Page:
OKOLONA – The theme of the Okolona Area Chamber of Commerce banquet was on business and industry with recognitions going out to existing companies but the largest business recognized was the one that is not there – yet.
Randy Kelley, Executive Director of Three Rivers Planning and Development District, announced the Chickasaw County Rail Site, east of Okolona, as a new megasite ready to draw industry into the area.
The site is located on 959 acres between Okolona and Egypt and is adjacent to the Kansas City Southern Railway, US Hwy. 45 Alternate and is less than 13 miles from the Aberdeen port of the Tennessee-Tombigbee waterway. The site is under option for five years, with a five-year renewal option. It already has electricity available due to a substation in the Egypt community that links to Okolona. The Tennessee Valley Authority has already agreed to partner for due diligence to complete preparation of the site.
Kelley said preparing a site is necessary prior to recruiting business and industry.
“Economic development is not rocket science,” Kelley said, adding that the three key ingredients include an adequate labor force, industry support in the community and a site on which to build.
“You’ve got to have a competitive site,” Kelley said. “If you’re going to play ball, you’ve got to have a bat and a ball. You need a site that is marketable.”
Three Rivers worked with the City of Okolona and the Chickasaw County Board of Supervisors to develop the site and secure the land options and Kelley believes it will be beneficial to the area.
“This opens doors Chickasaw County hasn’t had before,” Kelley said.
Economic Developer Josh West signed on to work with the county and its municipalities last year and said the Rail Site will be an asset in recruitment of industry and jobs.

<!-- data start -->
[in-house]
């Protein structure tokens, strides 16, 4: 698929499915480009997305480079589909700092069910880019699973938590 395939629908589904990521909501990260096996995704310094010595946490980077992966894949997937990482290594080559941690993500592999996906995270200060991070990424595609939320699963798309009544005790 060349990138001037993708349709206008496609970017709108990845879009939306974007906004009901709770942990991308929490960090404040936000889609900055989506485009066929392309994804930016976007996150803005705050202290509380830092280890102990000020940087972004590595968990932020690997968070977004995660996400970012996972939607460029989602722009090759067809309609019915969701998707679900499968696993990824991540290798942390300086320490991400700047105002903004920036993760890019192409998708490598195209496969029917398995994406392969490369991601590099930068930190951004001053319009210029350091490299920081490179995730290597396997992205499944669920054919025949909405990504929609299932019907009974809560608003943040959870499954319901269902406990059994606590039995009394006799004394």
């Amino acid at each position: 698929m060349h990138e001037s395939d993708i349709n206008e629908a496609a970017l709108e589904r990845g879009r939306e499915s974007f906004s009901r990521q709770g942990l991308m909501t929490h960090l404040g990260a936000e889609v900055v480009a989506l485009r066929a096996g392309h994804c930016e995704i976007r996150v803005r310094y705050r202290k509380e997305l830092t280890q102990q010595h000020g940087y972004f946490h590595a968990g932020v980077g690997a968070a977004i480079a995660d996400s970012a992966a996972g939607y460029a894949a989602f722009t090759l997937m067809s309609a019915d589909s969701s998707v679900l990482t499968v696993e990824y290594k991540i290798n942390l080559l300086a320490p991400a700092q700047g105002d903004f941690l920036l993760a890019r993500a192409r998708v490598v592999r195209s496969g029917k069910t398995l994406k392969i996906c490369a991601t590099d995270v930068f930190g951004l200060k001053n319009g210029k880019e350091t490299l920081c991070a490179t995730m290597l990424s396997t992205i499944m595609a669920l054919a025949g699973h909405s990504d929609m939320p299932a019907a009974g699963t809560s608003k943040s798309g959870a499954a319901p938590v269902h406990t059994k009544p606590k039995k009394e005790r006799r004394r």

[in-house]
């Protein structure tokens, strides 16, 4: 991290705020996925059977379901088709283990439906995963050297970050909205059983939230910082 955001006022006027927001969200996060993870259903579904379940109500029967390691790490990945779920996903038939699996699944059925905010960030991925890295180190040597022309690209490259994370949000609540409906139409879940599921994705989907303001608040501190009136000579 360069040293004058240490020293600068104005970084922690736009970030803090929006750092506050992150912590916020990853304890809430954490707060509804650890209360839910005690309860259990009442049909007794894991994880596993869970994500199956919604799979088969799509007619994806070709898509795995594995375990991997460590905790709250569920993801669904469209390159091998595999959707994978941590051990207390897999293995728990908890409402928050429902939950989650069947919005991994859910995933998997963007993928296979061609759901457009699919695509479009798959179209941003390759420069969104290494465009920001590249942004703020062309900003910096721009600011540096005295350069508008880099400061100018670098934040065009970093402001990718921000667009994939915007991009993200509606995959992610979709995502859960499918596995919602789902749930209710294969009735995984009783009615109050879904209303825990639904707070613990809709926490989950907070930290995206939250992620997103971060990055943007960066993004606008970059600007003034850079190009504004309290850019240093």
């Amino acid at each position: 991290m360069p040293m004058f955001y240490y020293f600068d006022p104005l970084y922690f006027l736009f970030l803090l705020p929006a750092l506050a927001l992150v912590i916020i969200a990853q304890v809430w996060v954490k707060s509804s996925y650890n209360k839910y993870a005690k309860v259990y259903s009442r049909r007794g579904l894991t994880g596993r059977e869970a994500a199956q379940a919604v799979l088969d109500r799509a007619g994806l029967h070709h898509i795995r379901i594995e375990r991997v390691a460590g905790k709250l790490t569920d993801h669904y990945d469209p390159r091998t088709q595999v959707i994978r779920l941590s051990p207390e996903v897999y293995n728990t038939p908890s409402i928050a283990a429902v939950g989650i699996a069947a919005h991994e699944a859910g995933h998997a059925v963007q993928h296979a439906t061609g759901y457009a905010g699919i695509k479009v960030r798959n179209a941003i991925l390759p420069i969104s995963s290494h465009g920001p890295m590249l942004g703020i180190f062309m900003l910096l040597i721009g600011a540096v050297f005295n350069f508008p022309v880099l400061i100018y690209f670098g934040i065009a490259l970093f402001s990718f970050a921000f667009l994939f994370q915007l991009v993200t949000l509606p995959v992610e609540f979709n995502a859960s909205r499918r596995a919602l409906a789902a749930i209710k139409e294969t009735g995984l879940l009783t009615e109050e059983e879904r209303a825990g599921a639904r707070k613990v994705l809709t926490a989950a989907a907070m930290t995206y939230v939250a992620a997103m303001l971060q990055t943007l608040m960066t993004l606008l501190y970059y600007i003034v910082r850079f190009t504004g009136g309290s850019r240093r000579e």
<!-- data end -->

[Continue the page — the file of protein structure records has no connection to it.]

“Long gone are the day one could lay out a map and stake a claim and say “Here’s a site,'” West said. “You have to have control of the land.”
West said although the site is not equipped with sewer capacity yet, he doesn’t see that as a problem.
“When Toyota came in (to the Wellsprings Site), they brought in water from Tupelo,” West said. “It’s very well set up and has a natural buffer zone.”
Kelley reminded banquet guests that the Wellsprings project originated by the PUL Alliance of Pontotoc, Lee and Union counties did not bring in an industry overnight, but it did bring one.
“The PUL Alliance had that site for eight long years before Toyota came in,” Kelley said. “A lot of people thought we were crazy.”
But Kelley also reminded guests that cooperation from all entities brought in the Toyota plant which provided industry and employment opportunities for all of North Mississippi.
“It’s a continual effort of partnerships,” Kelley said. “No one can do it by themselves.’